Me walking along an abandoned bobsled track, Sarajevo.
BlogBettr has been alive for a month now. As planned, I’ve published once a week with five pretty great posts. They’ve all been between roughly 2,000 words long and contain some neat insights.
The issue with a blog about blogging is you have to be really good at blogging. To write with authority it needs to be immediately self evident that you:
Just get what you’re talking about.
Practice what you preach.
Produce flawless content.
I’ll cut to it: in attempting to do all of these things I’ve been publishing formulaic content which has no character.
I wrote about how important it is to fully understand vanity metrics with your email. Whilst I’ve happily not been especially concerned about how many visits my site gets, I have set aggressive goals for email subscribers and I have failed to realise that that is a vanity metric in itself.
In attempting to aggressively gain subscribers so that I can publish a Hacker News clickbaitey post in three months boasting of how many subscribers I got in a short space of time (further demonstrating just how great I am at this blogging shit and better establishing my authority) I’ve focussed on quantity and not quality.
Focussing on vanity metrics has meant I’ve ignored the things which made me good at this in the first place.
My first serious blog was a spin-off from a games review site I ran with some friends.
Getting sent free games and writing crappy 500 word reviews in return was cool, but paying people to make changes to your website was not something 15 year old me found cool. I did the only thing I could do, and started teaching myself coding.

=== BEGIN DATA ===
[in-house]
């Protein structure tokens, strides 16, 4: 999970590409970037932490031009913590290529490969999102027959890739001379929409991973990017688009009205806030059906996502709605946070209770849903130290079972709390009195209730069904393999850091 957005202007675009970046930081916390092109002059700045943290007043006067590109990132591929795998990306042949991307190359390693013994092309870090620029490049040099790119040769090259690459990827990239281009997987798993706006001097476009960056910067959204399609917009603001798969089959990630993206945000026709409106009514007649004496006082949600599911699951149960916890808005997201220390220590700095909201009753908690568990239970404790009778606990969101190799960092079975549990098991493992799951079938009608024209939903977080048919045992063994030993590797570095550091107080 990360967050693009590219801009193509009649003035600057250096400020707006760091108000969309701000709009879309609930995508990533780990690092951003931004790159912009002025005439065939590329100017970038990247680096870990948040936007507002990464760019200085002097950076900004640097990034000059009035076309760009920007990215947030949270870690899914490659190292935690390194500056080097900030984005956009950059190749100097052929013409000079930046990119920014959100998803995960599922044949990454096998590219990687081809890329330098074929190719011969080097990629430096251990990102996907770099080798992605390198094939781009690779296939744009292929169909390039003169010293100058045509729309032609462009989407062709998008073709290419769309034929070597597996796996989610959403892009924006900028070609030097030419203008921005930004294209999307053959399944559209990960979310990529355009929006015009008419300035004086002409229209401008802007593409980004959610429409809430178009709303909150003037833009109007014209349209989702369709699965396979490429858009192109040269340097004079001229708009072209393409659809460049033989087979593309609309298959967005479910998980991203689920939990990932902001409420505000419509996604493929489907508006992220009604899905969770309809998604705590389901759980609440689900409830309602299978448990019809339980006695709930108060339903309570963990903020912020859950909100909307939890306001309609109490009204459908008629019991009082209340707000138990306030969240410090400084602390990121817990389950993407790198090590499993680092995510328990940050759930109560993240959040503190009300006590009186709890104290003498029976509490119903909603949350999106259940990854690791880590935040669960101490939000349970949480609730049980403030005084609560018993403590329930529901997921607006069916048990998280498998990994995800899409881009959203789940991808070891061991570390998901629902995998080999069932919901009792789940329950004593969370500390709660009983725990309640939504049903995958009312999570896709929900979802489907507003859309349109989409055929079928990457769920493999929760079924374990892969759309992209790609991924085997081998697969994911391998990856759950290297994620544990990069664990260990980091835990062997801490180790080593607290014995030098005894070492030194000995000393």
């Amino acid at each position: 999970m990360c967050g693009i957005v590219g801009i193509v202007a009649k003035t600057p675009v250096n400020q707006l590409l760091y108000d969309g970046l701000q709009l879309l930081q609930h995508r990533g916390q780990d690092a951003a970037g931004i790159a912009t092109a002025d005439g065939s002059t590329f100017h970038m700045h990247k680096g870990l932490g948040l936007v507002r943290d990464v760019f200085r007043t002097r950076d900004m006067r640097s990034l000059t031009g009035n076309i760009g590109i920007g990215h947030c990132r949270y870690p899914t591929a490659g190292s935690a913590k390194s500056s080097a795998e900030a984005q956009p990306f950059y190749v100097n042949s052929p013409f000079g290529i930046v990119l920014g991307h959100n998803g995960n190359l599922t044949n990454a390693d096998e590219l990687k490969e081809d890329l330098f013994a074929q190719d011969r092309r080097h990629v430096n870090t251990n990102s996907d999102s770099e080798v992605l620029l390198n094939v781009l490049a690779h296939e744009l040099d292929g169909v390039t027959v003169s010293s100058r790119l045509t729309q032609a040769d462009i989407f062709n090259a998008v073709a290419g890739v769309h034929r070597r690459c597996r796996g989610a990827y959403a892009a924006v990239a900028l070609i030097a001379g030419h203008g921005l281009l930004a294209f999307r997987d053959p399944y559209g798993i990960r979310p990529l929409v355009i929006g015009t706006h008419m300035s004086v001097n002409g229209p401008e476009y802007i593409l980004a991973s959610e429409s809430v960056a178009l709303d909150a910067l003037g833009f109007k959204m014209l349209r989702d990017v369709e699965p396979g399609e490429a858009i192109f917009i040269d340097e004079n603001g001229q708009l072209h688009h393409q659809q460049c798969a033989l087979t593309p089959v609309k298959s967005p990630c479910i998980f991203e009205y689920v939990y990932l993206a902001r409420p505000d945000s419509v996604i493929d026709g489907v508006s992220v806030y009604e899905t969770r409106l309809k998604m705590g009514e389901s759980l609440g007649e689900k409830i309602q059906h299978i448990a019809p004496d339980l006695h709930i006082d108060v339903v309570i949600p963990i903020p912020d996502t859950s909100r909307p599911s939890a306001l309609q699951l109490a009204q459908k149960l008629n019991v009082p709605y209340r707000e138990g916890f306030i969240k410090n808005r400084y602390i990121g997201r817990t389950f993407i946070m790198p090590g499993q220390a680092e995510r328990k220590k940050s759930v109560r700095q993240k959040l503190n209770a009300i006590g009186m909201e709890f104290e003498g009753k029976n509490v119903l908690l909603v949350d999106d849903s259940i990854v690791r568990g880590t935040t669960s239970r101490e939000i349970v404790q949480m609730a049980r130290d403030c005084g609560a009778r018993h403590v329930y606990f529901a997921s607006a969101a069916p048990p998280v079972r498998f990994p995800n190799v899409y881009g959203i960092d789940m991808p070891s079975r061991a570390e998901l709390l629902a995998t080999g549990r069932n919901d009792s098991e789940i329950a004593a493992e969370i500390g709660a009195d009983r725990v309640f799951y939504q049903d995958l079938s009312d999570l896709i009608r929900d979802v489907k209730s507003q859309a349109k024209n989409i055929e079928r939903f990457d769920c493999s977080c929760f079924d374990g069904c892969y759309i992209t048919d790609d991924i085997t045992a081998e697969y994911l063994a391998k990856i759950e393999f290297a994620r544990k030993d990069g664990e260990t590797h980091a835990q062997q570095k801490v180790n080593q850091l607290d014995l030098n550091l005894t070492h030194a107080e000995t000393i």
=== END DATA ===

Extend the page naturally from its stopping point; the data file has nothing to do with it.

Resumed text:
I wanted to share what I was learning so I set up a blog about “web design and development” and started publishing.
More or less immediately it became apparent I wasn’t very good at writing about “web design”, but I was good at writing about WordPress. Three months after launching I changed the blog’s name to WPShout and starting writing exclusively about WordPress.
Site growth took off and two years ago I sold the site having built a readership to be proud of.
I attribute much of the initial success of the site to this one weird trick (srsly though). You can start using it today. I’ll walk you through it.
I was twelve when I first installed WordPress. When I was sixteen I started my first serious blog (I’ve since sold it). Five years on in my early twenties, thousands of subscribers later and by most accounts I’m able to consider myself a successful blogger.
Getting good at blogging required making mistakes. Man I made so many mistakes.
I failed at fundamentals like choosing the right topics to write about and pickingquantity over quality. Once I had some growth I proceed to fail at building a valuable email list and appreciating my subscribers were actually real people and not numbers.
I even (kinda) insulted my audience’s intelligence by not being honest.
I failed at a lot of things. But I learned a lot too.
Here are thirteen blogging lessons from seven years of mistakes. Some are basic, others are things it took me a long time to work out. All are worth your time, whether you’ve been writing for years and need to recap or you’ve just started out. Let’s get to it.
In the last two years of studying Politics at University (that’s College in the US) I’ve often had to research, write and submit 10,000+ words of essay in around a fortnight.
Being on such a tight schedule and needing writing to be consistently good forces you to be a good writer. Precisely the same skills have helped me blog better.
Long form blogging is very popular (partly just because Google says you should do it), but the tricks required to write a college essays — pulling late nights, only eating chocolate and not leaving the house for a week — probably aren’t healthy.
Let’s go through what writing giant academic essays has taught me about long form blogging so you can get the benefits without the late nights.